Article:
The Immersed Approach


enterprise-collaborationIn most organizations, whenever one wants to undertake an initiative – change a process, introduce new practices, implement new IT infrastructures, create something new – it is quite common, if not prevalent, to use a Project approach. I.e., assign a Project Manager, put a plan together, mobilize funds, assemble a team and let’s go. The general thinking is that a new initiative represents work outside of current operations and therefore it is preferable to set-up a separate operation – the Project – to create the new asset and then bring it back into the ongoing operation.

Not only is this approach costly (usually requiring the hire of external consultants), it is not very effective at implementing change in the way people work.

A Project is seen as an external space to the “real world” people work in and so the change that is discussed in that separate space is never perceived as being real because when employees involved in the project return to their jobs, the world is still the same. Then, one day, change needs to be implemented and there develops the so-common shock-effect of change. The project timeline went by and we wasted it to let the impact of change accumulate into the end of that timeline. This is why rolling out the results of projects is so difficult if not traumatic.

Let us then introduce a new approach, which we use in all our work. It is called the Immersed Approach.

  • The general principle of this approach is that we design, develop and implement change within the current environment, amidst the people of the operation – not outside of it.
  • TMA experts will come in and help assess the overall situation, prepare strategies and provide an architecture for new processes and organizational roles (using our Straightline™ methodology). But then, the detailed work of designing detailed processes is immersed within the current environment and we evolve new approaches with the people who work there and while they work there.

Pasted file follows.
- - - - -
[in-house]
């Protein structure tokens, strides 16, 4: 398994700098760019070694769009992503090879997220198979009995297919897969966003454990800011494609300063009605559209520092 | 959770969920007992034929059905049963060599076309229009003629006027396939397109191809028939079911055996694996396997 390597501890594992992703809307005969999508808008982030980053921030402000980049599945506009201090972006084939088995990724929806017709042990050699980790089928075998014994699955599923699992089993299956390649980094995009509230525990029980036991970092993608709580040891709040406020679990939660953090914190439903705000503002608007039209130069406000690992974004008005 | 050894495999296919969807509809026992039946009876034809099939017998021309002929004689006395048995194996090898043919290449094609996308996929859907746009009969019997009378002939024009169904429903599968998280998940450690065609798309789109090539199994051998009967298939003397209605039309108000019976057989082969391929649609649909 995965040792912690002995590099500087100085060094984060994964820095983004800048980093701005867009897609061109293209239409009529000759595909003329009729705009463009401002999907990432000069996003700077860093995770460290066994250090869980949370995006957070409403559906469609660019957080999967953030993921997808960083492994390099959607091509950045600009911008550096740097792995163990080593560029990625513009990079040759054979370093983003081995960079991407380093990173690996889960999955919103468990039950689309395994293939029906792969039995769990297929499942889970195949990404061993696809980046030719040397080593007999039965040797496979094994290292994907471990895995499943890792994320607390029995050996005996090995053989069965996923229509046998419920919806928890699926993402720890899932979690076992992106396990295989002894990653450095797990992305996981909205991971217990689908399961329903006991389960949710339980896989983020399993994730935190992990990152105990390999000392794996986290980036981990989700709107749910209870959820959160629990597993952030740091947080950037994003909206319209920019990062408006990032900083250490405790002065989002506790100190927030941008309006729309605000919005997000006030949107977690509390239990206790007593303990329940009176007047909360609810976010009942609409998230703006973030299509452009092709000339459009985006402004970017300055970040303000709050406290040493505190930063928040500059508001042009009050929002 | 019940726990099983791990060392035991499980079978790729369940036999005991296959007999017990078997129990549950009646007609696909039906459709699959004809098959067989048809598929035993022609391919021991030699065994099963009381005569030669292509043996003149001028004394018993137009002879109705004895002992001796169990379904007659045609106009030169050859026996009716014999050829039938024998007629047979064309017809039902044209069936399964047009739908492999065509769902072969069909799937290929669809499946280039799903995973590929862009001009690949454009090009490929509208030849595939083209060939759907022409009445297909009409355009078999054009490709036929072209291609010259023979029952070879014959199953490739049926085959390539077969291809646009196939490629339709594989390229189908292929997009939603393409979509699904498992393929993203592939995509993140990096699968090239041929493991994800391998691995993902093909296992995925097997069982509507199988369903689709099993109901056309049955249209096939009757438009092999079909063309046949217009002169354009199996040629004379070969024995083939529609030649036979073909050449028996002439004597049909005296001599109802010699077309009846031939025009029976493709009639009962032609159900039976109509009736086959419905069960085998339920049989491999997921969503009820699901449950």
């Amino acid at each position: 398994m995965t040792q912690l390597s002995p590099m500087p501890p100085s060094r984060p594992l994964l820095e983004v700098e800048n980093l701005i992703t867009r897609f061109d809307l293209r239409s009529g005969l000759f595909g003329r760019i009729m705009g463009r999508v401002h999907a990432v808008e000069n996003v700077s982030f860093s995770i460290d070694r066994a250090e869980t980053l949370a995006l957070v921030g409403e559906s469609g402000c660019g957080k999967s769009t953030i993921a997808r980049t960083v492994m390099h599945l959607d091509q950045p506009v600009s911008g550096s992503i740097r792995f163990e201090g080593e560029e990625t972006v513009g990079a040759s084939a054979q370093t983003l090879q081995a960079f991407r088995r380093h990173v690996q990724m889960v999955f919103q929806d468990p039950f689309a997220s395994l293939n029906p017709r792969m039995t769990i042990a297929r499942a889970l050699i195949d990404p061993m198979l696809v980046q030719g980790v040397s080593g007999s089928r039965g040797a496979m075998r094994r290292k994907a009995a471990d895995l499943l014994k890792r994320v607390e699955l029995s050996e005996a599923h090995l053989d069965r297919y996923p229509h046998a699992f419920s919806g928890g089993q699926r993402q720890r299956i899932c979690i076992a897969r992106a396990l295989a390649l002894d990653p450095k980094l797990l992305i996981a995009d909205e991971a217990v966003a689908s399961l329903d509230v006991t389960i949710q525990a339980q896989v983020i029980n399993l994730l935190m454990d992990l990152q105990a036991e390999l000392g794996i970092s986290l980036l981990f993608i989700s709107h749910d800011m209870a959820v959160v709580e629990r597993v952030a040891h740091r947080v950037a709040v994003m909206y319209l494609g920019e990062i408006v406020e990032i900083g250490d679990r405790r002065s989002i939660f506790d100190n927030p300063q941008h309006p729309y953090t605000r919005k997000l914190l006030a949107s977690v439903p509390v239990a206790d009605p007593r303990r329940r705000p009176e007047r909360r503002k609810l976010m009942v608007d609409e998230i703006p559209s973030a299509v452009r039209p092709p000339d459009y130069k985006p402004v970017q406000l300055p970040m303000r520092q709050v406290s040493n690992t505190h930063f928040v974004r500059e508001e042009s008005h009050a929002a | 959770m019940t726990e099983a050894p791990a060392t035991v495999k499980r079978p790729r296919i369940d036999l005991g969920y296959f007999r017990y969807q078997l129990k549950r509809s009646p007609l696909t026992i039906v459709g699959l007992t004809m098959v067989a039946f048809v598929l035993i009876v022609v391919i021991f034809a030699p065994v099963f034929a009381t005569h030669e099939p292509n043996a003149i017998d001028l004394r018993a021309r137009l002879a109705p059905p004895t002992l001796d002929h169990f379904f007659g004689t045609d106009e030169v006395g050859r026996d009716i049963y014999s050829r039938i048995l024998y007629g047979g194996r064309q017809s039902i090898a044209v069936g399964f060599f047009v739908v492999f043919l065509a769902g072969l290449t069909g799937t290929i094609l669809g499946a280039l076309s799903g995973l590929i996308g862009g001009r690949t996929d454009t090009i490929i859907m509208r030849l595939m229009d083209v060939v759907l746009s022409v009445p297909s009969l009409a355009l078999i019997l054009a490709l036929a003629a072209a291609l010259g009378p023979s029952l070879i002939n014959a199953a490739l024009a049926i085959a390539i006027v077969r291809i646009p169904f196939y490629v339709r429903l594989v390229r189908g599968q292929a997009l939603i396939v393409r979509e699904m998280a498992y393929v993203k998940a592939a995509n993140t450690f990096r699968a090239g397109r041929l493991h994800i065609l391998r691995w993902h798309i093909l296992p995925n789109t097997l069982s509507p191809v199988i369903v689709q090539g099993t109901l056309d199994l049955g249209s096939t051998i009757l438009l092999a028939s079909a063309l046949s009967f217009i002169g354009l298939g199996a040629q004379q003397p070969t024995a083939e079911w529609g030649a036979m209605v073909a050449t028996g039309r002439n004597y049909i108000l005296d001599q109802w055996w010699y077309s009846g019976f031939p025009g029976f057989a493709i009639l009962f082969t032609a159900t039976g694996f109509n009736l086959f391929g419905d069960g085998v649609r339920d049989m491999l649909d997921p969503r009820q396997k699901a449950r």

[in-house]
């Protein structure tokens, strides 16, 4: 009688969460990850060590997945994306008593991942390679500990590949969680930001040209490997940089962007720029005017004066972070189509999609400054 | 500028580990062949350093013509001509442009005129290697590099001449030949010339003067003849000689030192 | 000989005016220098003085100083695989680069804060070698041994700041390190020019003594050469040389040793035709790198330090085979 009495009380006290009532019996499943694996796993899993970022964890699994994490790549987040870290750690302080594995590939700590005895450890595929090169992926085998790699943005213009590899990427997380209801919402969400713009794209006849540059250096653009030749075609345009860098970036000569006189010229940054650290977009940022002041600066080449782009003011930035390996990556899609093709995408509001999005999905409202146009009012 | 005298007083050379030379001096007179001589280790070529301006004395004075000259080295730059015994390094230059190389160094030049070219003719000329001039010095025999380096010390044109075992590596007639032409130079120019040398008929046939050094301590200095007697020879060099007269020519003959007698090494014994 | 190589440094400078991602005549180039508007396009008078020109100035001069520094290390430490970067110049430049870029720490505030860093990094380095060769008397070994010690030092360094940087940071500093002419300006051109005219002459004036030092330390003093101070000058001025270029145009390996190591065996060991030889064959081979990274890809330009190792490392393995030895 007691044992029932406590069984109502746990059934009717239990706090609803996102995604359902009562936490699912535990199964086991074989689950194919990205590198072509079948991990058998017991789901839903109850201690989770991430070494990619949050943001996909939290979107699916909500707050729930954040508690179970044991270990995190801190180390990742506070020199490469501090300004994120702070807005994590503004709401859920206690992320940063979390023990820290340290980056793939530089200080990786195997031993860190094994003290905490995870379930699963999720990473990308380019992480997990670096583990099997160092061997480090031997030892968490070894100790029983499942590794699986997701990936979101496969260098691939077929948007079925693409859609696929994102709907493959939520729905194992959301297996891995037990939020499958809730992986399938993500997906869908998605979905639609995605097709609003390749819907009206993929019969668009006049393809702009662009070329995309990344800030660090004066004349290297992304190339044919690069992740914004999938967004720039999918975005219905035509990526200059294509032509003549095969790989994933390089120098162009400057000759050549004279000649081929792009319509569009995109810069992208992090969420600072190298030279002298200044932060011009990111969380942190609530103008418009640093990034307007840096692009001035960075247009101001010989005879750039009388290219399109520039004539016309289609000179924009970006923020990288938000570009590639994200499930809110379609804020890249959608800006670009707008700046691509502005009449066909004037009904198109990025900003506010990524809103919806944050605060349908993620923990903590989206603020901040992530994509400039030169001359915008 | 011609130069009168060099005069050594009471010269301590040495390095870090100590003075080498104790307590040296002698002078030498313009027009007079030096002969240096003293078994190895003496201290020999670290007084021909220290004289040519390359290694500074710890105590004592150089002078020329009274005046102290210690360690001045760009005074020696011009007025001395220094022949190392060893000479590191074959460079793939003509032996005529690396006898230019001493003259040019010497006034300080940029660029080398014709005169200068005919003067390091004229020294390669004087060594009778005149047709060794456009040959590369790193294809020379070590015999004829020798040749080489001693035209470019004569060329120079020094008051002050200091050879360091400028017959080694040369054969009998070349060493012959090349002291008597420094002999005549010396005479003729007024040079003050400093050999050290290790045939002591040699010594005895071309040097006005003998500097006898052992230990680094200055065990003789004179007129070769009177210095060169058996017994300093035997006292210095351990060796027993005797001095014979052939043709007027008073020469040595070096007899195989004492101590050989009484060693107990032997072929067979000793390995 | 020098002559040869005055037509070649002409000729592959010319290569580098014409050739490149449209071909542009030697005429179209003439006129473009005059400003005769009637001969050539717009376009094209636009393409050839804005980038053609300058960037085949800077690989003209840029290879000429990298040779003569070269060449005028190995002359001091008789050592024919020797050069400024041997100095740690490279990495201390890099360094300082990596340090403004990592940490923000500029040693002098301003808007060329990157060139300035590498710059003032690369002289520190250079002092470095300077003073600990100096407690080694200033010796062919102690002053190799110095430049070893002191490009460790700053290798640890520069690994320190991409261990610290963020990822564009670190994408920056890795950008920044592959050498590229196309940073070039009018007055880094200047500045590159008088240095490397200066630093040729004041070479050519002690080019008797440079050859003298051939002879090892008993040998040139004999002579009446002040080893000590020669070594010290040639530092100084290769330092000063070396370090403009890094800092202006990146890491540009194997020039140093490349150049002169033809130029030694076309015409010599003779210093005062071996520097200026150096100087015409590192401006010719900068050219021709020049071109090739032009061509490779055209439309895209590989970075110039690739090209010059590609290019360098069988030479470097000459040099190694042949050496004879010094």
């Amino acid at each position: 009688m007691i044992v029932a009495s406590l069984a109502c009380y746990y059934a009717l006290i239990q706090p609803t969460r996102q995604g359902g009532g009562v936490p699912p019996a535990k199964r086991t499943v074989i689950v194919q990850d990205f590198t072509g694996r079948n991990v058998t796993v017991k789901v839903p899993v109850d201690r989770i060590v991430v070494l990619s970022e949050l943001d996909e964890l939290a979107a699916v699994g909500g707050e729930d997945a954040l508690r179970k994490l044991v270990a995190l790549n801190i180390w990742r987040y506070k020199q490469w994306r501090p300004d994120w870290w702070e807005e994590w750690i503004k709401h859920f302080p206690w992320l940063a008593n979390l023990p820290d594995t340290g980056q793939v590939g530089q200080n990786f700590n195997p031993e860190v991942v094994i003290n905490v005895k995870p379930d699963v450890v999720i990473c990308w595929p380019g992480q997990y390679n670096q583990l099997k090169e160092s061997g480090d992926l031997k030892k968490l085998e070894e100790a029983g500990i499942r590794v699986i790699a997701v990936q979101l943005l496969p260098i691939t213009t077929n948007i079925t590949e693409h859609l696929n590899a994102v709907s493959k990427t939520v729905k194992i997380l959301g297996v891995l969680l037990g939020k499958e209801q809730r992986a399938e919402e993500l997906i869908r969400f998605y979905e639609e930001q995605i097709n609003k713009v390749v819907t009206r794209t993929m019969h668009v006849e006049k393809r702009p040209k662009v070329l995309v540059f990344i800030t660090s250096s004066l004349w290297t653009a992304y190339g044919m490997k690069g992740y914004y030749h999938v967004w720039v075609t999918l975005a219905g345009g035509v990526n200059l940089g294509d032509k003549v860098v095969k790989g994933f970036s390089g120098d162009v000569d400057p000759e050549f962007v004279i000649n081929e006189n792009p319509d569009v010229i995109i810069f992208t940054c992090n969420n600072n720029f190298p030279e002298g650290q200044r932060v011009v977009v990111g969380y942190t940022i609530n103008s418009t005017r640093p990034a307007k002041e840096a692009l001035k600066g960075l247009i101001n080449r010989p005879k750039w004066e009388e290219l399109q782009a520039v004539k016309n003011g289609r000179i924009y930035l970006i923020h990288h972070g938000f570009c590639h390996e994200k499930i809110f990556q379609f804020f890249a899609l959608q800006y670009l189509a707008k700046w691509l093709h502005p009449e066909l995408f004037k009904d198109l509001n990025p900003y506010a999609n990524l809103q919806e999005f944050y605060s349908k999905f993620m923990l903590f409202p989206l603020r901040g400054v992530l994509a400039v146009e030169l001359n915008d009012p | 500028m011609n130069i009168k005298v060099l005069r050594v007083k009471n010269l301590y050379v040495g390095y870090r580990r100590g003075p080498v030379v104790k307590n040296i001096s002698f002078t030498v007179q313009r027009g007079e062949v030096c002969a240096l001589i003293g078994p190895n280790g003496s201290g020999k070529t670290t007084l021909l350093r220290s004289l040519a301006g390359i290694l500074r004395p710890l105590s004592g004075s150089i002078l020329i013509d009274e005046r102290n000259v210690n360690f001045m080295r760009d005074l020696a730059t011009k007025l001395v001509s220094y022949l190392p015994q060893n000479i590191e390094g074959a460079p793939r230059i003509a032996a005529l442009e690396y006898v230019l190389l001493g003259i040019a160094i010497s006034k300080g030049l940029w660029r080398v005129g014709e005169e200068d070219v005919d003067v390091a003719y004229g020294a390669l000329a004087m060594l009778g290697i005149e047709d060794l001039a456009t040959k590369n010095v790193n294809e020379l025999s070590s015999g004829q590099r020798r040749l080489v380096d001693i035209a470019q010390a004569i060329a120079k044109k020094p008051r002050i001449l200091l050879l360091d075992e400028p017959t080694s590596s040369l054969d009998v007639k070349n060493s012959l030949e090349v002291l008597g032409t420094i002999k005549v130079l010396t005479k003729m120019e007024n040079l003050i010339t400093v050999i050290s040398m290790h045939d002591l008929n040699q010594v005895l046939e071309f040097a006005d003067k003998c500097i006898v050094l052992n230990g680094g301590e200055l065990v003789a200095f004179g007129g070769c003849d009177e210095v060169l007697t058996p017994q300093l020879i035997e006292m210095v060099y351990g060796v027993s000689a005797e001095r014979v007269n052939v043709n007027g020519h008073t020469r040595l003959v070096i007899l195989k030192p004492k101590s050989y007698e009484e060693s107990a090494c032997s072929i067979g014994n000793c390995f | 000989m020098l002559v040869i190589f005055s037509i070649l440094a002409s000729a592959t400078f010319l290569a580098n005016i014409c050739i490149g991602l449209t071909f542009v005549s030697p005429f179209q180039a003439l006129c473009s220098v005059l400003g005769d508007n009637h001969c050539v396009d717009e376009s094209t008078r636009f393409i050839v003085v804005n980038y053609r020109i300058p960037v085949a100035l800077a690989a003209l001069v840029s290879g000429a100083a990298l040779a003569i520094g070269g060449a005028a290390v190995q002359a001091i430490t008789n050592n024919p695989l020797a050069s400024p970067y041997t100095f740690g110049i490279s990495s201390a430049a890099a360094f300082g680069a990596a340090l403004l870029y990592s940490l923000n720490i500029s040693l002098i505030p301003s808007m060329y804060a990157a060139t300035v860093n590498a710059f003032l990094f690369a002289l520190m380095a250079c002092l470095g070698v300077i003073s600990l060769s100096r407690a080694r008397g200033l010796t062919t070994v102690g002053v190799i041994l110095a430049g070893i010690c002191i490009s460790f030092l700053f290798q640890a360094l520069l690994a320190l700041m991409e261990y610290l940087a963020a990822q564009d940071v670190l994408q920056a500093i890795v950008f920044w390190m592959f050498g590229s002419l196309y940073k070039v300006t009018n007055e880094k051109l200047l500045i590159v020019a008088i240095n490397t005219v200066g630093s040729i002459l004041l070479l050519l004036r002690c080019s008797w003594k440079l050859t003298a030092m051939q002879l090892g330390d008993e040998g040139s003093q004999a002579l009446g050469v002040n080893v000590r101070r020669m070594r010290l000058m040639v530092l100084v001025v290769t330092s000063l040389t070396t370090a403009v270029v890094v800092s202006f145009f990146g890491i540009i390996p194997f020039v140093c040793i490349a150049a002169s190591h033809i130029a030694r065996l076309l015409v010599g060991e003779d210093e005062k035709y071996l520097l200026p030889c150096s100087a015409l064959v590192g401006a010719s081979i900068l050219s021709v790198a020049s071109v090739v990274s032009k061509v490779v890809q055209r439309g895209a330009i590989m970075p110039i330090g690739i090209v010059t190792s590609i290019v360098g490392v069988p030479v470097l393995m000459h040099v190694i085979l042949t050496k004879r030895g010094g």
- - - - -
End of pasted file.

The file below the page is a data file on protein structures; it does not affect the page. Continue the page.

• The Immersed Approach evolved from the realization that today the business world is constantly changing and thus organizations and individuals must continuously adapt to new circumstances and new challenges.
  • We recommend organizational models and perspectives of processes that assume constant variability. We teach people that the way things are is a moving structure, not a static one. And we show how to manage that kinetic quality of adaptable environments without falling into chaos.
  • Some of our coaching is done in workshop settings but most of it is done working with staff and managers either one on one or in social groups.
  • In the Immersed Approach, changes to new processes are done in small chunks and gradually. Each increment of change is discussed, designed and implemented right away. Hence, if there is a discussion with staff about a specific process or technique, as we leave the workshop, the new approach is live. Right away! There is no “GoLive” date – it happens now!

The Immersed Approach assumes many forms but whichever the case, change is designed, formulated and implemented by the very individuals that are affected by that change. And we teach organizations to get to a point where change occurs “on the fly”, whenever it is needed.

What about IT Projects?

In most initiatives that involve changing processes, there is some impact on IT systems and infrastructure. In fact, IT is probably one of the main reasons why Projects exist. In the Immersed Approach we look at the impact on IT in a completely different way than what we see in traditional Projects:

  • Discussions to evolve new processes take place in Social Groups, just as regular work. I.e., we recommend that organizations evolve a model of “working in communities” through dynamic conversations using social tools, rather than working in cubicles and meeting rooms.
  • IT staff are part of these communities. Thus, we bring IT staff into communities where new initiatives are being discussed. It is by listening to these discussions that IT technicians extract requirements for new configurations.
  • Once changes to configuration or new Apps are prototyped (by IT technicians), it is in the same communities that those tools are reviewed, discussed and subsequently adjusted.
  • Thus, we don’t follow the classical approach of setting up an IT project and bringing “users” to that project. We do the opposite. We let the people from the operation evolve new concepts and bring the IT staff to those communities.

You can read more about the Immersed Approach at our blog article here.

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